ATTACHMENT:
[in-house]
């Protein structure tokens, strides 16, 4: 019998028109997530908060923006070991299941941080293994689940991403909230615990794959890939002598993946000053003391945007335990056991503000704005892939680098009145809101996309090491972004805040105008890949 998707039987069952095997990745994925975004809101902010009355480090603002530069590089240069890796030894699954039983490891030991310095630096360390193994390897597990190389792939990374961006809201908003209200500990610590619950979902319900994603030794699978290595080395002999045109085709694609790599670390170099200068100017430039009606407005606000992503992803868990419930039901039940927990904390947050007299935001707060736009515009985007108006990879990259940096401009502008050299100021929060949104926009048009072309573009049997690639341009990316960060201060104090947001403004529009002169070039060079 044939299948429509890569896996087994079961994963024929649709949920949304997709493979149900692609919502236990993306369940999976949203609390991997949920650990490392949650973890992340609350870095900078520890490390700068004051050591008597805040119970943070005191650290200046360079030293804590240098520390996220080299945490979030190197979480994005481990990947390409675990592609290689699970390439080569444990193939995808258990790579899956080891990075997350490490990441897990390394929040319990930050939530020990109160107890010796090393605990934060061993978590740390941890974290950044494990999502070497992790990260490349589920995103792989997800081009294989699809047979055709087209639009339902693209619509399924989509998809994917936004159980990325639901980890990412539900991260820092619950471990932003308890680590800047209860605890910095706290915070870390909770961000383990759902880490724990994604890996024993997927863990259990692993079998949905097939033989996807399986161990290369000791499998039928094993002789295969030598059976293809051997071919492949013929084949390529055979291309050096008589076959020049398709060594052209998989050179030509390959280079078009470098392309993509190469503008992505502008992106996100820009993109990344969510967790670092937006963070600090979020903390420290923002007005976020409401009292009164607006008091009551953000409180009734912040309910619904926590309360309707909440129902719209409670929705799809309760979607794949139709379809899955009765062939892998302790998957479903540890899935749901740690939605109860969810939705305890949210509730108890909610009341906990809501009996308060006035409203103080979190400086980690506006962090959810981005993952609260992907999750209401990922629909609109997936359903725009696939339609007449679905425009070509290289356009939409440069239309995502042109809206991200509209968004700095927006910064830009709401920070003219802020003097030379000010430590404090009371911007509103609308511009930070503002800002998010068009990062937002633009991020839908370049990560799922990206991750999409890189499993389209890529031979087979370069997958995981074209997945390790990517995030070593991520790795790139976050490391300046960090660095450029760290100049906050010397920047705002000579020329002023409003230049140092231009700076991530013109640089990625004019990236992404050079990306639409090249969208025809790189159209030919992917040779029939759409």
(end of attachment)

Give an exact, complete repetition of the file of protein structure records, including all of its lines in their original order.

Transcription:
[in-house]
């Protein structure tokens, strides 16, 4: 019998028109997530908060923006070991299941941080293994689940991403909230615990794959890939002598993946000053003391945007335990056991503000704005892939680098009145809101996309090491972004805040105008890949 998707039987069952095997990745994925975004809101902010009355480090603002530069590089240069890796030894699954039983490891030991310095630096360390193994390897597990190389792939990374961006809201908003209200500990610590619950979902319900994603030794699978290595080395002999045109085709694609790599670390170099200068100017430039009606407005606000992503992803868990419930039901039940927990904390947050007299935001707060736009515009985007108006990879990259940096401009502008050299100021929060949104926009048009072309573009049997690639341009990316960060201060104090947001403004529009002169070039060079 044939299948429509890569896996087994079961994963024929649709949920949304997709493979149900692609919502236990993306369940999976949203609390991997949920650990490392949650973890992340609350870095900078520890490390700068004051050591008597805040119970943070005191650290200046360079030293804590240098520390996220080299945490979030190197979480994005481990990947390409675990592609290689699970390439080569444990193939995808258990790579899956080891990075997350490490990441897990390394929040319990930050939530020990109160107890010796090393605990934060061993978590740390941890974290950044494990999502070497992790990260490349589920995103792989997800081009294989699809047979055709087209639009339902693209619509399924989509998809994917936004159980990325639901980890990412539900991260820092619950471990932003308890680590800047209860605890910095706290915070870390909770961000383990759902880490724990994604890996024993997927863990259990692993079998949905097939033989996807399986161990290369000791499998039928094993002789295969030598059976293809051997071919492949013929084949390529055979291309050096008589076959020049398709060594052209998989050179030509390959280079078009470098392309993509190469503008992505502008992106996100820009993109990344969510967790670092937006963070600090979020903390420290923002007005976020409401009292009164607006008091009551953000409180009734912040309910619904926590309360309707909440129902719209409670929705799809309760979607794949139709379809899955009765062939892998302790998957479903540890899935749901740690939605109860969810939705305890949210509730108890909610009341906990809501009996308060006035409203103080979190400086980690506006962090959810981005993952609260992907999750209401990922629909609109997936359903725009696939339609007449679905425009070509290289356009939409440069239309995502042109809206991200509209968004700095927006910064830009709401920070003219802020003097030379000010430590404090009371911007509103609308511009930070503002800002998010068009990062937002633009991020839908370049990560799922990206991750999409890189499993389209890529031979087979370069997958995981074209997945390790990517995030070593991520790795790139976050490391300046960090660095450029760290100049906050010397920047705002000579020329002023409003230049140092231009700076991530013109640089990625004019990236992404050079990306639409090249969208025809790189159209030919992917040779029939759409």